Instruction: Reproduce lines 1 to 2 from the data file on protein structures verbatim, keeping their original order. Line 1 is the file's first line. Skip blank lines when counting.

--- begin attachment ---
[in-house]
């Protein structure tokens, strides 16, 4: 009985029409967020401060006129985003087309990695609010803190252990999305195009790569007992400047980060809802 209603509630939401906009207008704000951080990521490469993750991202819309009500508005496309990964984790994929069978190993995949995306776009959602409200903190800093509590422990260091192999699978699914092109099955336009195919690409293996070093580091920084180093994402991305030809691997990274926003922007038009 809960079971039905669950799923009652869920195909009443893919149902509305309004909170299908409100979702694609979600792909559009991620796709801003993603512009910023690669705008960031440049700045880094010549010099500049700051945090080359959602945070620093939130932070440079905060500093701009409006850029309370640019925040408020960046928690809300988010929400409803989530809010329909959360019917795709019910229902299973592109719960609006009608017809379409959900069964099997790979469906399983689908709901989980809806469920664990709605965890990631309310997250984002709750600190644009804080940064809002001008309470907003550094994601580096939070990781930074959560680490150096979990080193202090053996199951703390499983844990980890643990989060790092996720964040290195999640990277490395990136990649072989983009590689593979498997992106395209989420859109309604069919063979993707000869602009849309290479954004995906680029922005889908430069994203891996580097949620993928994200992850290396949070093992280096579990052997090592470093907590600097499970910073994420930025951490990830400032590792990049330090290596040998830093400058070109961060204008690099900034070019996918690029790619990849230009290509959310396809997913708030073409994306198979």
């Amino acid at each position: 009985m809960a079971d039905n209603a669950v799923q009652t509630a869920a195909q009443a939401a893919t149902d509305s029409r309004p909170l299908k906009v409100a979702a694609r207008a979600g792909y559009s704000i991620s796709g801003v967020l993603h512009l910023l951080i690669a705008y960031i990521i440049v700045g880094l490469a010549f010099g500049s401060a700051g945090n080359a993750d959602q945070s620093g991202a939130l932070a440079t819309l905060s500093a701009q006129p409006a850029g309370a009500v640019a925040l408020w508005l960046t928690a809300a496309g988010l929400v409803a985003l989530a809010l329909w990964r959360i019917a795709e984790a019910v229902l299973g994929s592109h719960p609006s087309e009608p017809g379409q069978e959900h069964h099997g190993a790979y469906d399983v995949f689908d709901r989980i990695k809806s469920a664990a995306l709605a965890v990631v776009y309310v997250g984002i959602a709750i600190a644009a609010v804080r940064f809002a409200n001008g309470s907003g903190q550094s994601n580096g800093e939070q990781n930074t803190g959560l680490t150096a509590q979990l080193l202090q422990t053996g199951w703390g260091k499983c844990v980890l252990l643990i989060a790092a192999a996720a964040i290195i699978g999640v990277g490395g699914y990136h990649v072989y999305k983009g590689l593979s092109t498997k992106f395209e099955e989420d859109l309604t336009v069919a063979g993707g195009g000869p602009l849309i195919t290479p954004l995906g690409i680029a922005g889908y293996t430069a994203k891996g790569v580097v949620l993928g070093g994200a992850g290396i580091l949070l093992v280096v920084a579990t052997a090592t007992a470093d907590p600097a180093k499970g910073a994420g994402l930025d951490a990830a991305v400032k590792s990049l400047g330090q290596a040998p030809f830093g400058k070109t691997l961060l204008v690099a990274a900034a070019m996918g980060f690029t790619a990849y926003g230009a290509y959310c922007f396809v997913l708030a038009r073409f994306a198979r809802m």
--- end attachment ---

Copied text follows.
[in-house]
């Protein structure tokens, strides 16, 4: 009985029409967020401060006129985003087309990695609010803190252990999305195009790569007992400047980060809802 209603509630939401906009207008704000951080990521490469993750991202819309009500508005496309990964984790994929069978190993995949995306776009959602409200903190800093509590422990260091192999699978699914092109099955336009195919690409293996070093580091920084180093994402991305030809691997990274926003922007038009 809960079971039905669950799923009652869920195909009443893919149902509305309004909170299908409100979702694609979600792909559009991620796709801003993603512009910023690669705008960031440049700045880094010549010099500049700051945090080359959602945070620093939130932070440079905060500093701009409006850029309370640019925040408020960046928690809300988010929400409803989530809010329909959360019917795709019910229902299973592109719960609006009608017809379409959900069964099997790979469906399983689908709901989980809806469920664990709605965890990631309310997250984002709750600190644009804080940064809002001008309470907003550094994601580096939070990781930074959560680490150096979990080193202090053996199951703390499983844990980890643990989060790092996720964040290195999640990277490395990136990649072989983009590689593979498997992106395209989420859109309604069919063979993707000869602009849309290479954004995906680029922005889908430069994203891996580097949620993928994200992850290396949070093992280096579990052997090592470093907590600097499970910073994420930025951490990830400032590792990049330090290596040998830093400058070109961060204008690099900034070019996918690029790619990849230009290509959310396809997913708030073409994306198979």